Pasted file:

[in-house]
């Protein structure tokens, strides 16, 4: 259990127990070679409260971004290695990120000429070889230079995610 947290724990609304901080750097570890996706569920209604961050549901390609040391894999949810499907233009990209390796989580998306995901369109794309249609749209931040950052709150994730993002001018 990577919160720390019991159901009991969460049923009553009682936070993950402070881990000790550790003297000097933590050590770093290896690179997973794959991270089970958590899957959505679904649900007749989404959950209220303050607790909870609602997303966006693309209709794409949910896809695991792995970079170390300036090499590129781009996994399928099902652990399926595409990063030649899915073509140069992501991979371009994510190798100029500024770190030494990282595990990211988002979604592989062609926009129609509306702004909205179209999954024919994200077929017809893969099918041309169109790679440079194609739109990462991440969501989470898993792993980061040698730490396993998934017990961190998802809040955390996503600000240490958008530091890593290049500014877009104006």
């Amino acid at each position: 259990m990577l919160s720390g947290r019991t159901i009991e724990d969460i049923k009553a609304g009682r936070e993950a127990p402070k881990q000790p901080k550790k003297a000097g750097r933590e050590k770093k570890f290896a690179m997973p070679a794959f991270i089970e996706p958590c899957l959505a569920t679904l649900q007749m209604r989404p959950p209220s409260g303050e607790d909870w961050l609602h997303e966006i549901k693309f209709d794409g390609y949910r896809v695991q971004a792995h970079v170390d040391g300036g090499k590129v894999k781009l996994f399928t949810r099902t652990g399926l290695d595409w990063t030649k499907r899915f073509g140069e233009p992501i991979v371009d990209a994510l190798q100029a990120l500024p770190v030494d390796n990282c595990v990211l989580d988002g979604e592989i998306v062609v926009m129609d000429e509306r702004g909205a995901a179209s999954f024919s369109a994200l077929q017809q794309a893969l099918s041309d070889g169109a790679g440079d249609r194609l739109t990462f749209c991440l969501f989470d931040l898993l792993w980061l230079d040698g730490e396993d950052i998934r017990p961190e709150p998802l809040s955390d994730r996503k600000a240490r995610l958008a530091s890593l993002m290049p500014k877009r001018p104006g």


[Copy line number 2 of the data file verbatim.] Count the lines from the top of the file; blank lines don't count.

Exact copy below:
């Protein structure tokens, strides 16, 4: 259990127990070679409260971004290695990120000429070889230079995610 947290724990609304901080750097570890996706569920209604961050549901390609040391894999949810499907233009990209390796989580998306995901369109794309249609749209931040950052709150994730993002001018 990577919160720390019991159901009991969460049923009553009682936070993950402070881990000790550790003297000097933590050590770093290896690179997973794959991270089970958590899957959505679904649900007749989404959950209220303050607790909870609602997303966006693309209709794409949910896809695991792995970079170390300036090499590129781009996994399928099902652990399926595409990063030649899915073509140069992501991979371009994510190798100029500024770190030494990282595990990211988002979604592989062609926009129609509306702004909205179209999954024919994200077929017809893969099918041309169109790679440079194609739109990462991440969501989470898993792993980061040698730490396993998934017990961190998802809040955390996503600000240490958008530091890593290049500014877009104006």